Modest Walsh reluctant to be named among the hurling ‘greats’
Former Waterford stalwart says All-Ireland medal was the goal he didn’t achieve
Michael Walsh: “You can argue about an All-Star or Team of the Decade or something like that but you can’t argue with Henry Shefflin having 10 All-Irelands.” Photograph: Laszlo Geczo/Inpho
A reluctant hero? It’s fair to say Michael ‘Brick’ Walsh ticks that box.
You’ll know him as the Waterford hurling great who was included on just about every Team of the Last 20 Years selection that was picked over winter, weeks after his retirement. Or the four-time All-Star and all-time record holder for hurling championship appearances.
To the man himself, a 36-year-old father of three, his brutal assessment is that he was ‘a very average hurler’ who got a kick out of training hard and who managed to carve a career out of it.
“I probably wouldn’t have myself in there,” said Walsh of all those Team of the Millennium [so far] lists that include the likes of Henry Shefflin and Joe Canning. “It’s probably all a matter of opinion, I played for so long that a lot of people might just throw me in for the sake of it too.
“Those players are fantastic players but I never really enjoyed individual things, never was a fan of them because at the end of the day, as I always said, you can argue about an All-Star or Team of the Decade or something like that but you can’t argue with Henry Shefflin having 10 All-Irelands.
“Everything is debatable bar the team that wins, and that’s what I always wanted, I always wanted to win with my group. You can’t celebrate an All-Star, you can’t celebrate those things but you can celebrate your success after winning a match and that was always my thing.”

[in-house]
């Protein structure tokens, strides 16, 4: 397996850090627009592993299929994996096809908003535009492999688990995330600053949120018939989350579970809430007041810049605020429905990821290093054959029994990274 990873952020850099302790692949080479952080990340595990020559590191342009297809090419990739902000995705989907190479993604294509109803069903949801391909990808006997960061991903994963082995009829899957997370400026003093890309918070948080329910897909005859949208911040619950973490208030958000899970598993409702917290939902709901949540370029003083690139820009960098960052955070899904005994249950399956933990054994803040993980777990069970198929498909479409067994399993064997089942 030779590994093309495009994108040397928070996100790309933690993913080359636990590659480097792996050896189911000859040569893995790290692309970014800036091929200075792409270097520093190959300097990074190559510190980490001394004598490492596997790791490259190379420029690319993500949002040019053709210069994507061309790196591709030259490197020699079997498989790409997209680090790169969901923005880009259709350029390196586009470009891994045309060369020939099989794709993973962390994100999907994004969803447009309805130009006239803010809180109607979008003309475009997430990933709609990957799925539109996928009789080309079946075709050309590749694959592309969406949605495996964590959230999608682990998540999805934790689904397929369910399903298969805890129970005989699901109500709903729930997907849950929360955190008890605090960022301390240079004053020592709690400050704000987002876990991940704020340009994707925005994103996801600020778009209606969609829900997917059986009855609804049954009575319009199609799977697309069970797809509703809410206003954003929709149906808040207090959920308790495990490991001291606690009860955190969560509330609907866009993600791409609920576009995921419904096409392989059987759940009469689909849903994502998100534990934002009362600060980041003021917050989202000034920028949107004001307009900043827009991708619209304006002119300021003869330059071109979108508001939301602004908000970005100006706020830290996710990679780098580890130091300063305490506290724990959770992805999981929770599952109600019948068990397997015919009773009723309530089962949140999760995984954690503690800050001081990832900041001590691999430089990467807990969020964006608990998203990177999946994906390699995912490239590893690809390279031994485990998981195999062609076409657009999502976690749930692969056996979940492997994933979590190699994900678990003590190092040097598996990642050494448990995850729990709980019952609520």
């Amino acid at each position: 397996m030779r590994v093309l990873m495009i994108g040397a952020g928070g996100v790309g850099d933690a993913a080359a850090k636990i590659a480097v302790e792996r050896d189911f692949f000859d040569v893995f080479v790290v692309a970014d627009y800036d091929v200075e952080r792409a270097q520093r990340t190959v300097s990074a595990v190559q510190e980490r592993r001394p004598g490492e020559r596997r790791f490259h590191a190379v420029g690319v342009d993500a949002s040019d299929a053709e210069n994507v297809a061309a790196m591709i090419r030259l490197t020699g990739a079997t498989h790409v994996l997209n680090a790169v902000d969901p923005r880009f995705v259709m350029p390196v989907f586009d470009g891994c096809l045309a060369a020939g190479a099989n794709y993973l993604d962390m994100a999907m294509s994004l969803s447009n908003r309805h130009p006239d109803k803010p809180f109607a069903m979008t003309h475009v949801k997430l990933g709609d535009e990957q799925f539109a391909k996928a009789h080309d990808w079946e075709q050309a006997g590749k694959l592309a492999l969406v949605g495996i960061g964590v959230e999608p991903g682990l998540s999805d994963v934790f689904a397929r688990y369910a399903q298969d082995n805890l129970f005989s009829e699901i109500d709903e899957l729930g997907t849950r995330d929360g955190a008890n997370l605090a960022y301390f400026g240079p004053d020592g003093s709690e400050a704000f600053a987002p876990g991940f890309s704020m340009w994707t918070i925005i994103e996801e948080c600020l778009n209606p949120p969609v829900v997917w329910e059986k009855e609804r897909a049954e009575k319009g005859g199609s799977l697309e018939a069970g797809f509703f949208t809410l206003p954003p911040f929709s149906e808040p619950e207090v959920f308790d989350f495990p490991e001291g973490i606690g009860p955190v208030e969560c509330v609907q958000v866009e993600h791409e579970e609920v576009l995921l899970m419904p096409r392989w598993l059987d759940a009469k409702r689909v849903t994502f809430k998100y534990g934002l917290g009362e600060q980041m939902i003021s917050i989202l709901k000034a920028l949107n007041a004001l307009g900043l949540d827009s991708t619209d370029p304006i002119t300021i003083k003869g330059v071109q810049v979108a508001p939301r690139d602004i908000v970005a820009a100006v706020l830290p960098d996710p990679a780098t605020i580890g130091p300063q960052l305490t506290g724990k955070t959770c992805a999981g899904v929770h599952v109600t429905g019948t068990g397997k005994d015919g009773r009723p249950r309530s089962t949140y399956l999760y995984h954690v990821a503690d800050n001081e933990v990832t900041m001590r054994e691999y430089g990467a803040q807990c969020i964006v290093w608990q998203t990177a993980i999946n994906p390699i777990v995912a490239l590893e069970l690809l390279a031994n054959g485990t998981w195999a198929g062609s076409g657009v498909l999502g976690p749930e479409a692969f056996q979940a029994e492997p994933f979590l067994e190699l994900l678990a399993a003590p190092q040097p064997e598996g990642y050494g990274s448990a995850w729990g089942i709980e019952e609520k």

Unfortunately for Walsh, and Waterford, he never got to experience the ultimate celebration after an All-Ireland triumph. He was captain in 2008 when Waterford were whitewashed by a Kilkenny side at its peak and was there also 2017 when they lost to Galway by three points.
“It’s over now and there’s no point going on about it but obviously that was the goal, I didn’t achieve it and you move on,” shrugged Walsh of missing out on an elusive All-Ireland medal.
“In terms of regret, I’m not going to be there every day saying, ‘Oh my God’, you know what I mean? You just get on with it. But being realistic, it was something that I wanted to win and I didn’t win.”
What about the current Waterford group, will they get the job done?
“Waterford have a lot of good, young talent and they’re getting the opportunity to shine now and hopefully they will drive on and get the most out of it because look, I know more than most, it goes very quickly,” said Walsh.
His 16 years as a Waterford hurler seemed to pass in a blur alright but at least he left his mark.
“A lot of people probably wouldn’t think that I was much good at hurling,” countered Walsh, saying he didn’t care about perception and was only in it for the wins.
You won’t get any argument at least when you tell him he’s as humble as they come. But where does that humility come from?
“I’m the youngest of eight and I’ve five older brothers, so draw your own conclusions there,” he smiled. Explains a lot actually.